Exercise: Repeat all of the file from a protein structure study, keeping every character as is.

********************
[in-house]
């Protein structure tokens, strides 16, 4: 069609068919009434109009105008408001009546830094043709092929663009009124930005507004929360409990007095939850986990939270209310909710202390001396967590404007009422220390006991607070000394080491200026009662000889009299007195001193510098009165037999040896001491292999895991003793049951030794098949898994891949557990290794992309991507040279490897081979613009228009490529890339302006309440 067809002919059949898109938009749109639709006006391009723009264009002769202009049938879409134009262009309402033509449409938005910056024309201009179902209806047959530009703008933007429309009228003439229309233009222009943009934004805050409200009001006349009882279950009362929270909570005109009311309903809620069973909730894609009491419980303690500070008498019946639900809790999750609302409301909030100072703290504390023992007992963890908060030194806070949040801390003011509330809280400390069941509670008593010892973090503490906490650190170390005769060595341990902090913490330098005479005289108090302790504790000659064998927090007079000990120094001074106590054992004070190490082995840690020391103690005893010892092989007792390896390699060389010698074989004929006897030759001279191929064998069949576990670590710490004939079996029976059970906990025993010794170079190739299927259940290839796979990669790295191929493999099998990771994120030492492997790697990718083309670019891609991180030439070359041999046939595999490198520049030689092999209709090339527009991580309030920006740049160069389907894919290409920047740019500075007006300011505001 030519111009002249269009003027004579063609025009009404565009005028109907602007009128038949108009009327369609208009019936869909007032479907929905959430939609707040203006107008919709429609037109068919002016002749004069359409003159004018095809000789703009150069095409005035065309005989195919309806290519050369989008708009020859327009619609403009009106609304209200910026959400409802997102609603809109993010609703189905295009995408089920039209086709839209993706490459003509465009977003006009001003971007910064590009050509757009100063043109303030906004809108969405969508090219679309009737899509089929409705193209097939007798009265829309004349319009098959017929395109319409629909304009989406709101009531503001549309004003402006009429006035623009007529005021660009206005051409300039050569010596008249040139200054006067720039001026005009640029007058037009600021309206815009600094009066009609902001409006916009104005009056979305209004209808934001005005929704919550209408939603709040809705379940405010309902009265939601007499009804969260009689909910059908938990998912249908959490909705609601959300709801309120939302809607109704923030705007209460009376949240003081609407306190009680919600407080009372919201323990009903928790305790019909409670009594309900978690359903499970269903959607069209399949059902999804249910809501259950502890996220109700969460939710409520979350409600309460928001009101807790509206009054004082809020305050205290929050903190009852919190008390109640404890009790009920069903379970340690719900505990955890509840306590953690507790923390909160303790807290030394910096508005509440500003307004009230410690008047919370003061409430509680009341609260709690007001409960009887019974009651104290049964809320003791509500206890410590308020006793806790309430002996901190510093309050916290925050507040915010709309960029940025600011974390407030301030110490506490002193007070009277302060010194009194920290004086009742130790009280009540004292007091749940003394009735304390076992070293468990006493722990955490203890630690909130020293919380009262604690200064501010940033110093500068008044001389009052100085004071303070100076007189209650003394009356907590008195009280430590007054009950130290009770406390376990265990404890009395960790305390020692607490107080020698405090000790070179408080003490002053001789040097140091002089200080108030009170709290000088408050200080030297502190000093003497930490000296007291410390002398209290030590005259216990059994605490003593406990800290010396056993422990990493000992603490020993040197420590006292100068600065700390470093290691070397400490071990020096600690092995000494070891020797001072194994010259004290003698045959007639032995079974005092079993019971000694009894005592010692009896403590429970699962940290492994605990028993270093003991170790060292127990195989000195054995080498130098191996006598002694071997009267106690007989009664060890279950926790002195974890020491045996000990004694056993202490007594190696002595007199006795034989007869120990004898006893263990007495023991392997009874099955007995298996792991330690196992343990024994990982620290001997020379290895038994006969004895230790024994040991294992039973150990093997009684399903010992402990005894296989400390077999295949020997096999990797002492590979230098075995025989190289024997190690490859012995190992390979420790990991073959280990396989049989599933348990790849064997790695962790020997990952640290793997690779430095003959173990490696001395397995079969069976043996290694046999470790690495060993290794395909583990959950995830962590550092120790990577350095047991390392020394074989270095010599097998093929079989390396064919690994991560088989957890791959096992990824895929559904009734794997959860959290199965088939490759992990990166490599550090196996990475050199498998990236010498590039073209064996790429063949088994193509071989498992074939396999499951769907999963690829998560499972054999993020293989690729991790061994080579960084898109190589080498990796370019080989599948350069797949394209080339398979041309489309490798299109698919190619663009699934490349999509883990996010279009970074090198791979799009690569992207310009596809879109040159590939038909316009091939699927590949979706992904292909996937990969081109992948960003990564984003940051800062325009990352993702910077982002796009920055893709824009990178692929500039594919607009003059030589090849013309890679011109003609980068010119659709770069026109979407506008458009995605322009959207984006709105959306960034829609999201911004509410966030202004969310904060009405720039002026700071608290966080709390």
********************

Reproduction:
[in-house]
């Protein structure tokens, strides 16, 4: 069609068919009434109009105008408001009546830094043709092929663009009124930005507004929360409990007095939850986990939270209310909710202390001396967590404007009422220390006991607070000394080491200026009662000889009299007195001193510098009165037999040896001491292999895991003793049951030794098949898994891949557990290794992309991507040279490897081979613009228009490529890339302006309440 067809002919059949898109938009749109639709006006391009723009264009002769202009049938879409134009262009309402033509449409938005910056024309201009179902209806047959530009703008933007429309009228003439229309233009222009943009934004805050409200009001006349009882279950009362929270909570005109009311309903809620069973909730894609009491419980303690500070008498019946639900809790999750609302409301909030100072703290504390023992007992963890908060030194806070949040801390003011509330809280400390069941509670008593010892973090503490906490650190170390005769060595341990902090913490330098005479005289108090302790504790000659064998927090007079000990120094001074106590054992004070190490082995840690020391103690005893010892092989007792390896390699060389010698074989004929006897030759001279191929064998069949576990670590710490004939079996029976059970906990025993010794170079190739299927259940290839796979990669790295191929493999099998990771994120030492492997790697990718083309670019891609991180030439070359041999046939595999490198520049030689092999209709090339527009991580309030920006740049160069389907894919290409920047740019500075007006300011505001 030519111009002249269009003027004579063609025009009404565009005028109907602007009128038949108009009327369609208009019936869909007032479907929905959430939609707040203006107008919709429609037109068919002016002749004069359409003159004018095809000789703009150069095409005035065309005989195919309806290519050369989008708009020859327009619609403009009106609304209200910026959400409802997102609603809109993010609703189905295009995408089920039209086709839209993706490459003509465009977003006009001003971007910064590009050509757009100063043109303030906004809108969405969508090219679309009737899509089929409705193209097939007798009265829309004349319009098959017929395109319409629909304009989406709101009531503001549309004003402006009429006035623009007529005021660009206005051409300039050569010596008249040139200054006067720039001026005009640029007058037009600021309206815009600094009066009609902001409006916009104005009056979305209004209808934001005005929704919550209408939603709040809705379940405010309902009265939601007499009804969260009689909910059908938990998912249908959490909705609601959300709801309120939302809607109704923030705007209460009376949240003081609407306190009680919600407080009372919201323990009903928790305790019909409670009594309900978690359903499970269903959607069209399949059902999804249910809501259950502890996220109700969460939710409520979350409600309460928001009101807790509206009054004082809020305050205290929050903190009852919190008390109640404890009790009920069903379970340690719900505990955890509840306590953690507790923390909160303790807290030394910096508005509440500003307004009230410690008047919370003061409430509680009341609260709690007001409960009887019974009651104290049964809320003791509500206890410590308020006793806790309430002996901190510093309050916290925050507040915010709309960029940025600011974390407030301030110490506490002193007070009277302060010194009194920290004086009742130790009280009540004292007091749940003394009735304390076992070293468990006493722990955490203890630690909130020293919380009262604690200064501010940033110093500068008044001389009052100085004071303070100076007189209650003394009356907590008195009280430590007054009950130290009770406390376990265990404890009395960790305390020692607490107080020698405090000790070179408080003490002053001789040097140091002089200080108030009170709290000088408050200080030297502190000093003497930490000296007291410390002398209290030590005259216990059994605490003593406990800290010396056993422990990493000992603490020993040197420590006292100068600065700390470093290691070397400490071990020096600690092995000494070891020797001072194994010259004290003698045959007639032995079974005092079993019971000694009894005592010692009896403590429970699962940290492994605990028993270093003991170790060292127990195989000195054995080498130098191996006598002694071997009267106690007989009664060890279950926790002195974890020491045996000990004694056993202490007594190696002595007199006795034989007869120990004898006893263990007495023991392997009874099955007995298996792991330690196992343990024994990982620290001997020379290895038994006969004895230790024994040991294992039973150990093997009684399903010992402990005894296989400390077999295949020997096999990797002492590979230098075995025989190289024997190690490859012995190992390979420790990991073959280990396989049989599933348990790849064997790695962790020997990952640290793997690779430095003959173990490696001395397995079969069976043996290694046999470790690495060993290794395909583990959950995830962590550092120790990577350095047991390392020394074989270095010599097998093929079989390396064919690994991560088989957890791959096992990824895929559904009734794997959860959290199965088939490759992990990166490599550090196996990475050199498998990236010498590039073209064996790429063949088994193509071989498992074939396999499951769907999963690829998560499972054999993020293989690729991790061994080579960084898109190589080498990796370019080989599948350069797949394209080339398979041309489309490798299109698919190619663009699934490349999509883990996010279009970074090198791979799009690569992207310009596809879109040159590939038909316009091939699927590949979706992904292909996937990969081109992948960003990564984003940051800062325009990352993702910077982002796009920055893709824009990178692929500039594919607009003059030589090849013309890679011109003609980068010119659709770069026109979407506008458009995605322009959207984006709105959306960034829609999201911004509410966030202004969310904060009405720039002026700071608290966080709390």